A. What I'm saying is I wrote this story four years ago, and I can't remember if those were my specific words or not. LORD JUSTICE LEVESON And "10 issues that have haunted them", Mr Jay's question, is that your word?
A. I'm saying the same thing. I mean, I can't remember if I used that word. The thing is that I file my story and there are other processes involved after that, so if I'd written this story last week, then I'd know exactly well, even if I wrote it last week, I wouldn't know exactly my specific words, without referring to the original copy that I'd sent. MR JAY Did you not assemble forgive me for putting it in these terms these ten issues from what you'd gleaned from reading Portuguese newspapers and then turned it into a story in your own language?
A. Well, I think it would have been speaking to my source. I wrote a story, I presented a story the way I'd written it, and I can't tell you for certain whether this is the story that I wrote word for word. I doubt that it was, because it normally isn't, but I don't know which words I used and which words were used in part of the subediting process.
Q. Your source was only telling you that interviews could take place. I think my question was in order to work out what the subject matter of the interviews might be, you looked at Portuguese newspapers and assembled what you thought were the ten key issues which might be put to the McCanns. Is that not a fair supposition?
A. Well, this is what my source would have been telling me, yeah.
Q. Are you sure about that?
A. Well, I mean why wouldn't it be?
Q. Can I just pick up on one of the ten points. The forensic findings, do you see that?
A. Yeah.
Q. though not conclusive that Madeleine's body was in the spare tyre
A. Yes.
Q. You're suggesting there, aren't you, that there were findings presumably this is a reference to DNA evidence which established, although did not do so conclusively, that Madeleine's body was in the spare tyre well in the boot; is that right?
A. Yeah.
Q. The DNA evidence did not go anything like that far, did it?
A. Well, I think at this time it wasn't known how far it had gone.
Q. That's precisely the point. You're making it sound as if there were findings, when in fact the DNA evidence, if you're going to properly characterise it, was at best inconclusive.
A. I think we know that now, but I don't think we knew that at this time.
Q. Well, what did you know at the time about the DNA evidence?
A. Well, that there was DNA evidence that was being examined.
Q. But you didn't know what the results of the examination were, did you?
A. No.
Q. The McCanns' evidence, at page 35 of the transcript
A. Transcript?
Q. Sorry, pardon me, Mr Pilditch, it's under tab 5.
A. Yeah.
Q. The question which was put at the bottom of page 34: "The overall flavour or thrust of this article [not the article we're looking at now, but it doesn't matter, the point is the same] was that there was DNA evidence which linked your daughter with a hire car. What do you say about that? "Answer: The first thing to say, it's simply untrue. Madeleine's DNA was not uncovered from the hire car. That's the first thing."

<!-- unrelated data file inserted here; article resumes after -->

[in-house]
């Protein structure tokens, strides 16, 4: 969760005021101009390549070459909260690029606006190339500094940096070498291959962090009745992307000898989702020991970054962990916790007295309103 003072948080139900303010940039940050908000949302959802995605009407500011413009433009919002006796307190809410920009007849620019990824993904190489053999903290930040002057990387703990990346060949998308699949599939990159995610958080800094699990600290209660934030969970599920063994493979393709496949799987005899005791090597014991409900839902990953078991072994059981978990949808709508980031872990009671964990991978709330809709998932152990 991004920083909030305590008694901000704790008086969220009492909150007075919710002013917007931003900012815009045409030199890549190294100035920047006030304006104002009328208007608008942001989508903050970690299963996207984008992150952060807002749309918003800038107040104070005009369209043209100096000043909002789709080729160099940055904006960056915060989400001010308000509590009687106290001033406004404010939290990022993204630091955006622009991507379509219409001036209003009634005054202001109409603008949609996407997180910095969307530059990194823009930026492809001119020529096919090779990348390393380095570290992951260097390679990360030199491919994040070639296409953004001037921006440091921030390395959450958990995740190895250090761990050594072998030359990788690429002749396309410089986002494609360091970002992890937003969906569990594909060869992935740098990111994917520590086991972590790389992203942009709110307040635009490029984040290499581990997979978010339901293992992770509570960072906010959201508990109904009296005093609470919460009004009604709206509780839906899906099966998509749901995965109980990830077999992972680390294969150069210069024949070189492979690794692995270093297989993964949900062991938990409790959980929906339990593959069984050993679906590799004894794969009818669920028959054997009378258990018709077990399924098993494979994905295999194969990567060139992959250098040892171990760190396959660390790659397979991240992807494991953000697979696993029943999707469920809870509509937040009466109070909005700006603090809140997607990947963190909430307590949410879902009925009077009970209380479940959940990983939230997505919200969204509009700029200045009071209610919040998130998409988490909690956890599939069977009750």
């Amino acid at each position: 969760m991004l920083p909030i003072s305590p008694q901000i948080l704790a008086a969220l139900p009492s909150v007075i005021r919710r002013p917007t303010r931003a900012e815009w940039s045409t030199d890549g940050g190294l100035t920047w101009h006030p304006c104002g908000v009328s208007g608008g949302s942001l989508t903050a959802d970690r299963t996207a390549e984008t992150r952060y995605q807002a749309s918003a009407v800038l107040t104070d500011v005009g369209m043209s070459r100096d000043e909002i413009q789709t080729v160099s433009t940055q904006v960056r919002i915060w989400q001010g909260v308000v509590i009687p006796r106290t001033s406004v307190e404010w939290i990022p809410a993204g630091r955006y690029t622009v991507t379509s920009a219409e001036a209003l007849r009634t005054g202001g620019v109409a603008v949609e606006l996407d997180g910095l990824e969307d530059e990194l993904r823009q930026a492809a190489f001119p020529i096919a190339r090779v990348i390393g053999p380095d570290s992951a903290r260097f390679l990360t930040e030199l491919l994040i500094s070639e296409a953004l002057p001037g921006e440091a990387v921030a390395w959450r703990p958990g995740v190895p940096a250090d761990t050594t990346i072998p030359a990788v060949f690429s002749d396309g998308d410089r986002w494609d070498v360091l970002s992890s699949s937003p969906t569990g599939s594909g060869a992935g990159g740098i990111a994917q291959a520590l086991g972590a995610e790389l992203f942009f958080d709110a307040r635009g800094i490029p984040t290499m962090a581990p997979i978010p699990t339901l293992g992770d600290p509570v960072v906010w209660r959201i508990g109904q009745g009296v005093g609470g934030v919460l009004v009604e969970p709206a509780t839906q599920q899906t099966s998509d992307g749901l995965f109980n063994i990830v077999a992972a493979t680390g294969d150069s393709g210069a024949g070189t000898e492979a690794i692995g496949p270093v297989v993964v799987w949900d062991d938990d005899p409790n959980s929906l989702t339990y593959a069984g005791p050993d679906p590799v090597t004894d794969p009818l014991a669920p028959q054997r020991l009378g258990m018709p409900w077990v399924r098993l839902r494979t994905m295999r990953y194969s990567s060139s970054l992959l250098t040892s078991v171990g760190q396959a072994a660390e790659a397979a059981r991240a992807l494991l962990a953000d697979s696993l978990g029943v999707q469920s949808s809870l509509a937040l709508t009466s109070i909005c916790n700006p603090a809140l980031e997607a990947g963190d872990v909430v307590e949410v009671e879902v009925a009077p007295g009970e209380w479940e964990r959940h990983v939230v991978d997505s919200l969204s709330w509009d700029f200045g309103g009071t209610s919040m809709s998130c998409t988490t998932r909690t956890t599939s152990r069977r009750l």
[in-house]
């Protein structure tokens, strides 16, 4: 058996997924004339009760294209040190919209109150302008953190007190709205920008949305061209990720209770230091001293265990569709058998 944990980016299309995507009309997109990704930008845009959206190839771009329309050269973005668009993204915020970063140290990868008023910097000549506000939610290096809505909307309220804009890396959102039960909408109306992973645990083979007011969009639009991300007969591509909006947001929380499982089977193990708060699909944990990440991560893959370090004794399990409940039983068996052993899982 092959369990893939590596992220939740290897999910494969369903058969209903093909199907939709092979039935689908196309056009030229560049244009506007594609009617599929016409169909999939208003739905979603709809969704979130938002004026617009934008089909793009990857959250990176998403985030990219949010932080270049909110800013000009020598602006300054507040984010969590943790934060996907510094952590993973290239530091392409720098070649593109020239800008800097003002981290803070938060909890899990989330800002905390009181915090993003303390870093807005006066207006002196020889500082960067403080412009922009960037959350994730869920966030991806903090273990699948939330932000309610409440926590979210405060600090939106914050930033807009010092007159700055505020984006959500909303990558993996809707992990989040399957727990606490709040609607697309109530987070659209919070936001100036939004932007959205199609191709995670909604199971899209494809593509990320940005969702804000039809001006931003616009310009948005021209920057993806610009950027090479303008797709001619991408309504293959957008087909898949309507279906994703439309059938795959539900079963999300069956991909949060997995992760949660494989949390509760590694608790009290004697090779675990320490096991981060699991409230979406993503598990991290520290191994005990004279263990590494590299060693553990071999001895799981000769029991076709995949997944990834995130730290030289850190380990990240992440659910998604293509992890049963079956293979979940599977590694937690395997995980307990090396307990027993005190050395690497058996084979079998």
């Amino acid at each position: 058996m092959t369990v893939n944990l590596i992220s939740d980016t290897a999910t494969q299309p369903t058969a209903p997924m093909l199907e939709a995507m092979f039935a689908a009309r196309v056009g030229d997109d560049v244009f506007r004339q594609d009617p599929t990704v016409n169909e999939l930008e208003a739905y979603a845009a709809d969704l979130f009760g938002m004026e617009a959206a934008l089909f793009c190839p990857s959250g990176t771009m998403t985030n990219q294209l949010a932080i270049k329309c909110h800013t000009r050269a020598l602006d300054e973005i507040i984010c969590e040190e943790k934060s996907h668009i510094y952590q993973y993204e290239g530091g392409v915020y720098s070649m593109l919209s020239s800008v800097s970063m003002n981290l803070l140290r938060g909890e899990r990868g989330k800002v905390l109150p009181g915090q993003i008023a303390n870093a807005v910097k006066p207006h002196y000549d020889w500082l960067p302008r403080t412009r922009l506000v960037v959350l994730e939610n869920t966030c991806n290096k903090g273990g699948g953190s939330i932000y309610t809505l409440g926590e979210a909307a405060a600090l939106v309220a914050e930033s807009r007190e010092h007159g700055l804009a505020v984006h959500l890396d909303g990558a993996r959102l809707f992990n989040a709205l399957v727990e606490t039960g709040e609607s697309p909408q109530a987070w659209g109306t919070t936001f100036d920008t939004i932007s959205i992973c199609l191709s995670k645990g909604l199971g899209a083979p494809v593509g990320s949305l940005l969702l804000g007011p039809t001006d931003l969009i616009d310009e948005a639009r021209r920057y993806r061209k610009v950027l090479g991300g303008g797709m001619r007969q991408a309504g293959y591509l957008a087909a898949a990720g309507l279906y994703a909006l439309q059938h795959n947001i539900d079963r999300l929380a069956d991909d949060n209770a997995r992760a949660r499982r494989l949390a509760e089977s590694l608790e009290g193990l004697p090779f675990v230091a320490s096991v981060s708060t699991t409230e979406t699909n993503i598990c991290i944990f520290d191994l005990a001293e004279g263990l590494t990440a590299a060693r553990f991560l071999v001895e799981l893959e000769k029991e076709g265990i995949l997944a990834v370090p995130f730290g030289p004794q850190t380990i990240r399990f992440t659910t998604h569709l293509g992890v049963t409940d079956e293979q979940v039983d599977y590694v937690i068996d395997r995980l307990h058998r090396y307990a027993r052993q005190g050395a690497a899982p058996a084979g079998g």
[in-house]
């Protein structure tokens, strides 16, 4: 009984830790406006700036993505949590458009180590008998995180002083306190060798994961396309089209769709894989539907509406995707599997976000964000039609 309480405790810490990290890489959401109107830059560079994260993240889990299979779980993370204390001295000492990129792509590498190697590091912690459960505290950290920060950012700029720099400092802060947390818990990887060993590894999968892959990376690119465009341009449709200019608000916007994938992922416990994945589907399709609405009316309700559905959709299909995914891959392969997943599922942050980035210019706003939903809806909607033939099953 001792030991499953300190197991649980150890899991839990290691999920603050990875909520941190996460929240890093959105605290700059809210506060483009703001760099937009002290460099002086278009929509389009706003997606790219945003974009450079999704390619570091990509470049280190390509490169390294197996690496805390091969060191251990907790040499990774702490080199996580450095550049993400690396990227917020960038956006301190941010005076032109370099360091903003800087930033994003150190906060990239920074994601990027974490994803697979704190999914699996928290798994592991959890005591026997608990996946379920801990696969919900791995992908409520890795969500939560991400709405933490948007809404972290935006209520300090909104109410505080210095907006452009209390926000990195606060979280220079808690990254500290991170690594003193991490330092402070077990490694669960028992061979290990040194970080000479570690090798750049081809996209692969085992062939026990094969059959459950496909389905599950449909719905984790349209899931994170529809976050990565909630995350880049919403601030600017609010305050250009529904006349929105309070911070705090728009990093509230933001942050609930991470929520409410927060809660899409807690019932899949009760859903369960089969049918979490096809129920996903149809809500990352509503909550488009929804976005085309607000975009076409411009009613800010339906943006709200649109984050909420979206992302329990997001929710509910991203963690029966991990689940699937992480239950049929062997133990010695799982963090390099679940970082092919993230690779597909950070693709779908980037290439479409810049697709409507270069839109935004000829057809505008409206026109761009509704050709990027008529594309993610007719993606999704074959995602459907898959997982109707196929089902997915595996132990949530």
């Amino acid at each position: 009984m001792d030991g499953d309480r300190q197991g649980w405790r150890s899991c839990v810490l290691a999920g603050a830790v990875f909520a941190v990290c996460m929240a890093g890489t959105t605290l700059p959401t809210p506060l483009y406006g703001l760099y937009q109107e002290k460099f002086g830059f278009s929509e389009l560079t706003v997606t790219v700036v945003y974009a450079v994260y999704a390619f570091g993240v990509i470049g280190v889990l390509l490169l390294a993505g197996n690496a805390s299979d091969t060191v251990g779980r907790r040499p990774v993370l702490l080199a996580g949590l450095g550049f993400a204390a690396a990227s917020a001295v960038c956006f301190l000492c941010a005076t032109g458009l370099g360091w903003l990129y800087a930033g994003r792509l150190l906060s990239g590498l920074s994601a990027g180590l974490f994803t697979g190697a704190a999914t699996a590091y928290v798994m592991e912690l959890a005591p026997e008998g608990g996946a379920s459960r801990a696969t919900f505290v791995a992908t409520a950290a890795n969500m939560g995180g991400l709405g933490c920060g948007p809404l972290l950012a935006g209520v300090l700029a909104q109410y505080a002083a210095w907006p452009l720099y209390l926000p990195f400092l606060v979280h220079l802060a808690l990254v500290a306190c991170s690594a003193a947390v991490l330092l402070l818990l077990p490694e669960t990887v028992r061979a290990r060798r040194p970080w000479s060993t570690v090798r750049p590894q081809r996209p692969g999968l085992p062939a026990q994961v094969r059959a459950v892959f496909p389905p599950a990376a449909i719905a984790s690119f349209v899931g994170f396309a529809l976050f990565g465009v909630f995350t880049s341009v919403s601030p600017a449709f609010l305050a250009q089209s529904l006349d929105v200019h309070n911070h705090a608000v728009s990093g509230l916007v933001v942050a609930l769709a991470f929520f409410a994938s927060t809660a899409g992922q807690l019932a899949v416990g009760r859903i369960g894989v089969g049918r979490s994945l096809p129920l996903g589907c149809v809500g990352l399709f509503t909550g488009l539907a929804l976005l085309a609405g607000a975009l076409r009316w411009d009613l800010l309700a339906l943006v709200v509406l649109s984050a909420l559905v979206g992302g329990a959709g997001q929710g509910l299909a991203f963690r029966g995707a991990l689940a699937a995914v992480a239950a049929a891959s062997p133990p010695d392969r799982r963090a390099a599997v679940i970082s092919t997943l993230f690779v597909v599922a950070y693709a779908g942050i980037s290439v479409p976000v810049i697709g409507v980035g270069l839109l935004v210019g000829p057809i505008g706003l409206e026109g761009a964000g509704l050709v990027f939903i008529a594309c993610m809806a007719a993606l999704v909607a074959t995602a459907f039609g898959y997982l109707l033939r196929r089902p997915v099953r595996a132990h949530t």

A. We know that now, but I don't think we knew that then. The police were saying that it had been.
Q. The police were saying that some what might have been human tissue was found in the car.
A. Yes.
Q. And that they had done some tests in Portugal on it and the results were inconclusive?
A. Well, I think the tests were carried out in Britain.
Q. And they were also inconclusive, weren't they?
A. Well, they were, yeah.
Q. I'm just troubled by
A. I'm just explaining what the police
Q. I'm just troubled by the use of the term "findings" in relation to this eighth or ninth finger of suspicion. I must suggest to you it is wrong and unfair to have characterised them as findings at all.
A. Well a finding
Q. Whether or not one adds in parentheses that they are not conclusive.
A. A finding is something that you found, isn't it? I don't know. But they found something and it was something that was being analysed.
Q. There are two different senses in which the word "finding" is being used. The first is, "We've found something which we believe to be human tissue", and the second is, "We've analysed the human tissue and our finding is X", the finding may be it is the DNA of a particular inspanidual.
A. Yes.
Q. We never got, did we, to that second stage at all; do you see that?
A. Well, I was explaining what the findings were. I mean mm.
Q. I think I've taken that point as far as I reasonably can with you. I'm not going to look at all of these, but you did write quite a few of these articles. There's another one at 31640.
A. Mm. This is is this before or after that one? Yeah.
Q. Although it's earlier in the bundle, we are working
A. Backwards.
Q. chronologically forwards, I hope, because the previous one was dated 3 December.
A. No, you're right, yeah.